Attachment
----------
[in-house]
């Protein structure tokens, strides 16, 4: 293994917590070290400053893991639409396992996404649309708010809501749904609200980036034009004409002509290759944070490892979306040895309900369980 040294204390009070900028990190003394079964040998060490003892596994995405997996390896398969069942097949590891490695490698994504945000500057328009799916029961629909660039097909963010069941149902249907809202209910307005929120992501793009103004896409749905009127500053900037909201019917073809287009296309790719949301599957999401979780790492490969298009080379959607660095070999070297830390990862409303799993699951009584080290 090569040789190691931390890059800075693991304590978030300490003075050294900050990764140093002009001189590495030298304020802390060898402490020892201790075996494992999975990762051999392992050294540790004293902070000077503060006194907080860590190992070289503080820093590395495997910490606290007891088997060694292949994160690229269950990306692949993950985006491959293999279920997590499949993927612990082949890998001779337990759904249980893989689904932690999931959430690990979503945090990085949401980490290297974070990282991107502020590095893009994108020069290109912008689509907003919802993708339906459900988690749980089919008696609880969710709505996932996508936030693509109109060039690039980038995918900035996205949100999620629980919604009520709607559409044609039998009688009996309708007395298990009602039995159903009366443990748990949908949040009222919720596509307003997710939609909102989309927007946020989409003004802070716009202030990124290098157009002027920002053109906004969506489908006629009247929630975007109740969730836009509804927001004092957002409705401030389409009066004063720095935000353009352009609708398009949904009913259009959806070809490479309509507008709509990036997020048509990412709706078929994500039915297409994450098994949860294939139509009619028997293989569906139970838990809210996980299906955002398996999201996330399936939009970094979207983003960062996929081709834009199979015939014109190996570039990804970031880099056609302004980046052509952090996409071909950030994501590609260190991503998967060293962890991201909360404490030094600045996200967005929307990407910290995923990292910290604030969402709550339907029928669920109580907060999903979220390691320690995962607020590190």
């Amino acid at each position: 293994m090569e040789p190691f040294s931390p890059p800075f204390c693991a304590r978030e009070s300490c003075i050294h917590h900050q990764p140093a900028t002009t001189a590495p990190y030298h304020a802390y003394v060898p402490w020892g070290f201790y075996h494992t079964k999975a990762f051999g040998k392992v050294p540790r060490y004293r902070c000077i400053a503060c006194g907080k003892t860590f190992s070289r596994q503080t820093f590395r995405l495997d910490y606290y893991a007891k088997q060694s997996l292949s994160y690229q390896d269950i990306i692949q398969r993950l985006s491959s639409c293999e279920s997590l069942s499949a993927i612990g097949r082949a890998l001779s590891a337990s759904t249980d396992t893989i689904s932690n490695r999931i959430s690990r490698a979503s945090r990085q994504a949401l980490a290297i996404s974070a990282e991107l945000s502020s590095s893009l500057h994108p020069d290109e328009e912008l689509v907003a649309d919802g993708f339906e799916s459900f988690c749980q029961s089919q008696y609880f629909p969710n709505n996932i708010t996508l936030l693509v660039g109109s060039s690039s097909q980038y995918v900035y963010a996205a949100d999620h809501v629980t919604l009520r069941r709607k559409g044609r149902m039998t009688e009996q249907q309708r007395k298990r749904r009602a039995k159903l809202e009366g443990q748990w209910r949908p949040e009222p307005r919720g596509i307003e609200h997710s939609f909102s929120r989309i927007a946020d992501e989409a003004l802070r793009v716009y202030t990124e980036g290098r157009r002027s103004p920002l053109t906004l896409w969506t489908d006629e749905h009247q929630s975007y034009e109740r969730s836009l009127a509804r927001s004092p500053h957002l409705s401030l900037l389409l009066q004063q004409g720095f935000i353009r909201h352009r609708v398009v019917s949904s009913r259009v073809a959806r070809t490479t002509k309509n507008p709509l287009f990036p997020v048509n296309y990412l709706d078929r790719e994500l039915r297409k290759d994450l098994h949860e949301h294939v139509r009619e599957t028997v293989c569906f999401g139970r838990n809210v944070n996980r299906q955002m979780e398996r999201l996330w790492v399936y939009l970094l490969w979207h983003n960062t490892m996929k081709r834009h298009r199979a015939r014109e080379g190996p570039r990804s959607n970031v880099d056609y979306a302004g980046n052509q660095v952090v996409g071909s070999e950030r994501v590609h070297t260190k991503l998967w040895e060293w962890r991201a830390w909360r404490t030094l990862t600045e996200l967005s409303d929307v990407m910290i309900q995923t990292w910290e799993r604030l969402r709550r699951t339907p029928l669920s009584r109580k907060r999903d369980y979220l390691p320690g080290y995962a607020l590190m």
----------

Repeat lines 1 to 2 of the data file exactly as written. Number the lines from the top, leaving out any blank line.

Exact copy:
[in-house]
């Protein structure tokens, strides 16, 4: 293994917590070290400053893991639409396992996404649309708010809501749904609200980036034009004409002509290759944070490892979306040895309900369980 040294204390009070900028990190003394079964040998060490003892596994995405997996390896398969069942097949590891490695490698994504945000500057328009799916029961629909660039097909963010069941149902249907809202209910307005929120992501793009103004896409749905009127500053900037909201019917073809287009296309790719949301599957999401979780790492490969298009080379959607660095070999070297830390990862409303799993699951009584080290 090569040789190691931390890059800075693991304590978030300490003075050294900050990764140093002009001189590495030298304020802390060898402490020892201790075996494992999975990762051999392992050294540790004293902070000077503060006194907080860590190992070289503080820093590395495997910490606290007891088997060694292949994160690229269950990306692949993950985006491959293999279920997590499949993927612990082949890998001779337990759904249980893989689904932690999931959430690990979503945090990085949401980490290297974070990282991107502020590095893009994108020069290109912008689509907003919802993708339906459900988690749980089919008696609880969710709505996932996508936030693509109109060039690039980038995918900035996205949100999620629980919604009520709607559409044609039998009688009996309708007395298990009602039995159903009366443990748990949908949040009222919720596509307003997710939609909102989309927007946020989409003004802070716009202030990124290098157009002027920002053109906004969506489908006629009247929630975007109740969730836009509804927001004092957002409705401030389409009066004063720095935000353009352009609708398009949904009913259009959806070809490479309509507008709509990036997020048509990412709706078929994500039915297409994450098994949860294939139509009619028997293989569906139970838990809210996980299906955002398996999201996330399936939009970094979207983003960062996929081709834009199979015939014109190996570039990804970031880099056609302004980046052509952090996409071909950030994501590609260190991503998967060293962890991201909360404490030094600045996200967005929307990407910290995923990292910290604030969402709550339907029928669920109580907060999903979220390691320690995962607020590190």